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students eating vegetables from a salad bar at school lunch.

The use of salad bars in the National School Lunch Program (NSLP) and School Breakfast Program (SBP) is encouraged by USDA to promote the consumption of a variety of fruits and vegetables.

In addition to the nutritional benefits, salad bars may lower plate waste by allowing students to take only items they will eat. While salad bars offer many benefits, they are not a viable option in some school food service operations.

Follow the Food Code for your local or state jurisdiction. Consult your school district’s food safety plan for appropriate actions when temperature standards are not met. Ask your local health department if you have any questions.

Preparation and Set Up

  • Use equipment with food shields or sneeze guards. In elementary schools, equipment with a solid barrier between the students and the food is recommended.
  • Consider offering pre-packaged or pre-portioned items for students in all grades. In elementary schools, pre-packaged or pre-portioned items are recommended for all self-service items.
  • Place a clean and sanitized utensil in each container on the salad bar. Consider replacing utensils at the beginning of each meal period.
  • Label containers to identify foods and condiments.
  • Use dispensers or single-use packages for salad dressings and other condiments.
  • Set up the salad bar just prior to the meal period.
  • Select container size so that food is used within one meal period.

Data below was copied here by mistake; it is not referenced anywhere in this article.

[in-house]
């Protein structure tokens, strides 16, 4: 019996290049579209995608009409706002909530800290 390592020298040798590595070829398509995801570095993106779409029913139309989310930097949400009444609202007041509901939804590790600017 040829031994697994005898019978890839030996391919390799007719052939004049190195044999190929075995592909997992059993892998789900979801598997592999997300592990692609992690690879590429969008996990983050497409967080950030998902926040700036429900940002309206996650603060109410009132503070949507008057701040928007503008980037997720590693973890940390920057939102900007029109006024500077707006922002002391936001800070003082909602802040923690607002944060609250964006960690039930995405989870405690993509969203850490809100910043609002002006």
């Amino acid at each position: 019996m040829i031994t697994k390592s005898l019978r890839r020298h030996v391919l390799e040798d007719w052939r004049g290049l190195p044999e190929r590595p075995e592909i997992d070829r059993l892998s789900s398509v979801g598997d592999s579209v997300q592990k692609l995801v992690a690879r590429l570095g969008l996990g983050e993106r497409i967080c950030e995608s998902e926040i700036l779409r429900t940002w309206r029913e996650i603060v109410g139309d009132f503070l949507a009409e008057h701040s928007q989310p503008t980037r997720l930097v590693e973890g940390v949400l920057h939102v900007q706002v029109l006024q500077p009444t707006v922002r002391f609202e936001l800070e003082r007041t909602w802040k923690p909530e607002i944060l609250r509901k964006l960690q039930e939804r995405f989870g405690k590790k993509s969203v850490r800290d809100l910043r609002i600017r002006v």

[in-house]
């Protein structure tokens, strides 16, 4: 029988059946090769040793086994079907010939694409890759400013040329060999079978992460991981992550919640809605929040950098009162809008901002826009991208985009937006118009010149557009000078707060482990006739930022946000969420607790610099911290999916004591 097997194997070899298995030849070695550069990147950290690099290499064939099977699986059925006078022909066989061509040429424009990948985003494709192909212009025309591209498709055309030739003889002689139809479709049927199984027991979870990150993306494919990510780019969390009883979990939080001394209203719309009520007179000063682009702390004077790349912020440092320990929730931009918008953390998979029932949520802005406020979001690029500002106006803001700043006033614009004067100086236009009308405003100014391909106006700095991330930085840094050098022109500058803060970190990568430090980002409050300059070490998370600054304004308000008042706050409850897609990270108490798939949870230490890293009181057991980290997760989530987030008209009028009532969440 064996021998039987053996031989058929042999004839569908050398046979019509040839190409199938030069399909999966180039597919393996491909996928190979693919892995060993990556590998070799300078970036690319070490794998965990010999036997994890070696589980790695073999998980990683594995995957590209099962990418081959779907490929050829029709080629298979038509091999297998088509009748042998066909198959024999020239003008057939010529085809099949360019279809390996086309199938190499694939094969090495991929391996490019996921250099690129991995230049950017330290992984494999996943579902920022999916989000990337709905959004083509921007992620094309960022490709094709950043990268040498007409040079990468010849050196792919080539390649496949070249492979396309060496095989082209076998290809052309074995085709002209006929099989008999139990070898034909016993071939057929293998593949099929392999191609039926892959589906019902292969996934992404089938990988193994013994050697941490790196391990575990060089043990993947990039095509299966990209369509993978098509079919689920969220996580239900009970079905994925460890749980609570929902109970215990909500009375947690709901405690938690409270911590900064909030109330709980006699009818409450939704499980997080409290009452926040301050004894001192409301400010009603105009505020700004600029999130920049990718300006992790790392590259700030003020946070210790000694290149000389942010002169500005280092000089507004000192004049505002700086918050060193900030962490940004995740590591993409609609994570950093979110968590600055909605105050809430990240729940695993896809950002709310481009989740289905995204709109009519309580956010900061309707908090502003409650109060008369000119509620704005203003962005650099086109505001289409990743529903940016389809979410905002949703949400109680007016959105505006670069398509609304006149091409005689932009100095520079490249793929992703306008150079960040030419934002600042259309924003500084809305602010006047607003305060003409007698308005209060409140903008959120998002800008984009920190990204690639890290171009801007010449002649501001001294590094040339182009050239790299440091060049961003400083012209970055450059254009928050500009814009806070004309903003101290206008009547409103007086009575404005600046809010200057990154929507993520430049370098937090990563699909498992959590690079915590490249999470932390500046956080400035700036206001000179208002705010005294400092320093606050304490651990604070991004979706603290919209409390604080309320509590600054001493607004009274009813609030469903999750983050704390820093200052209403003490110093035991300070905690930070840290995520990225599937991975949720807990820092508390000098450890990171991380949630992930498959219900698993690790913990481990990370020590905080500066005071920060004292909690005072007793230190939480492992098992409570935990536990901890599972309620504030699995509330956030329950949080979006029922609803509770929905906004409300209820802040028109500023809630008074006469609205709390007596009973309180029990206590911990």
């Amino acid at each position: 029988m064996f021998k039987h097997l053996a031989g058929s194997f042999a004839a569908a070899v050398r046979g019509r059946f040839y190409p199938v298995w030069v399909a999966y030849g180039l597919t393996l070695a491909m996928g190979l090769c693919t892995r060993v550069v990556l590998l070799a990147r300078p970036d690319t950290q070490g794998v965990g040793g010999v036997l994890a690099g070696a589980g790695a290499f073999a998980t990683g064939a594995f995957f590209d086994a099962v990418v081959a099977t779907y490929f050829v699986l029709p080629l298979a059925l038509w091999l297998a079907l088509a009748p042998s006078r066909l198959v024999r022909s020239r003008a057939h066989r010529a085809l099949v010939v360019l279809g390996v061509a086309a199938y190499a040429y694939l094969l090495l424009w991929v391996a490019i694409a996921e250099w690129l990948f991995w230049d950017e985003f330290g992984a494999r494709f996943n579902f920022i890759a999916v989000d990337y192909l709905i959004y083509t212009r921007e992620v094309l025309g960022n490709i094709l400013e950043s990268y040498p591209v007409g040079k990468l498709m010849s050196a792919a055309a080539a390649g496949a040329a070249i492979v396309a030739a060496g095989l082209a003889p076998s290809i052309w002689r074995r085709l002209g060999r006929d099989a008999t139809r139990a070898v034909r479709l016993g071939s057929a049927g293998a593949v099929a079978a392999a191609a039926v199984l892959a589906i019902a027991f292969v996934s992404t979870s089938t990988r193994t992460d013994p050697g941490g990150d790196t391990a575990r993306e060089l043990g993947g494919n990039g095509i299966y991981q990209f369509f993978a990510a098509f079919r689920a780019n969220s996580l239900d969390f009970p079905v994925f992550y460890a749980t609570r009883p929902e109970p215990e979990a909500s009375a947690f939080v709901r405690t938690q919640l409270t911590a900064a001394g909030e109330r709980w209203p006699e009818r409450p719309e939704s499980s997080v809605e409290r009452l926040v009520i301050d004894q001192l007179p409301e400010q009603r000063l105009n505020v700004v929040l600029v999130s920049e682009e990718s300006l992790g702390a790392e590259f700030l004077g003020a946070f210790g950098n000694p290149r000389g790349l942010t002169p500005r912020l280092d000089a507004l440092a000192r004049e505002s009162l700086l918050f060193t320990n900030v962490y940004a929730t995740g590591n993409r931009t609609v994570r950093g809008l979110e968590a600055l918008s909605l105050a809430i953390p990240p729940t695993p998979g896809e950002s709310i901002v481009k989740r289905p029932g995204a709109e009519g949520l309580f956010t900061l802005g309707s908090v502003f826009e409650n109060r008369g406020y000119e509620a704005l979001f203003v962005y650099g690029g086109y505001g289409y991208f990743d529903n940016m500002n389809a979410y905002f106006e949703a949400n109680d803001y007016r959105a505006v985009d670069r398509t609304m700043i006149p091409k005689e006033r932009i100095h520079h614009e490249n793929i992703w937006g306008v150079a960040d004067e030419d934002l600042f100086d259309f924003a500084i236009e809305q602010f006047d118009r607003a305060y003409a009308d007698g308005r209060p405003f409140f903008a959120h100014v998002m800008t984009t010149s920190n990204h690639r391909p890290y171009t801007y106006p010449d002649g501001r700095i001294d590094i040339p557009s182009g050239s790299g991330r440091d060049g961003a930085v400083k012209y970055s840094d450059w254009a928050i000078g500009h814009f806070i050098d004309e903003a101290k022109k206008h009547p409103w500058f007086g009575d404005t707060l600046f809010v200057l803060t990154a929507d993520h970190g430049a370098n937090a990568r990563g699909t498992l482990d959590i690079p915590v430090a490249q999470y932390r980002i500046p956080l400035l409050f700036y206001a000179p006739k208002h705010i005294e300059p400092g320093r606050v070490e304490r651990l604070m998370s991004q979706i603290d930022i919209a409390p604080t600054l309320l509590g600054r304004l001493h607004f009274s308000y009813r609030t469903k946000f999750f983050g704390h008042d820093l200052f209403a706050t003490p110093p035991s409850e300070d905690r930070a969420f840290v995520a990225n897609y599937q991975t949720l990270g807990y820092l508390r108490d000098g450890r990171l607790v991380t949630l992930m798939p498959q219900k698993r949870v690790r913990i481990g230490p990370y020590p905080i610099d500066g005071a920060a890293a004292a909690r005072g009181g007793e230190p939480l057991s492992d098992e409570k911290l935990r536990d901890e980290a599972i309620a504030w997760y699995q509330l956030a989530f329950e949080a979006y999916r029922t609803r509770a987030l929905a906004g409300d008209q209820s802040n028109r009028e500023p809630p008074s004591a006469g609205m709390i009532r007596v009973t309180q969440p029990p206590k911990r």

• Provide individually wrapped eating utensils or keep unwrapped utensils in containers with the handles up.

Temperature Control

  • Verify that the temperature of equipment is at 41 °F or below before use.
  • Check to be sure the bottom of the pan comes into contact with the ice or ice pack, when using them for temperature control.
  • Chill foods to an internal temperature of 41 °F or below before placing on the salad bar.
  • Check and record internal temperatures of each food item with a clean, sanitized, and calibrated thermometer before placing it on the salad bar. Check at least every two hours to verify that it remains at or below 41 °F.


  • Consider using a serving line with a solid food shield in elementary schools, allowing students to select items for assisted service rather than self-service. Employees place selected items on a plate or tray, then pass it over the food shield to students.
  • Assist students with utensils, if needed.
  • Use a clean cloth or towel dipped in sanitizing solution to wipe surfaces during and between meal periods. Store sanitizing solution away from salad bar.
  • Monitor self-service salad bars to ensure that students don't:
    • Touch food with bare hands.
    • Touch food with clothing or jewelry.
    • Cough, spit, or sneeze on food.
    • Use utensils in multiple containers.
    • Place foreign objects in food.
    • Place dropped food or utensils back into containers.
    • Use the same plate or tray on subsequent trips.
  • Avoid adding or layering freshly prepared food on top of food already on salad bars and self-service lines. Check with your state or local health department for regulations on replenishing food.

Clean Up

  • Remove food immediately after the last meal period.
  • Cover, label, date, and refrigerate food remaining at the end of service if it will be served the following day.
  • Discard food that may have been contaminated, either unintentionally or intentionally.
  • Use chemical sprays only after all food has been removed.
Learn more about preventing contamination in food bars from the ICN.
Page updated: May 31, 2024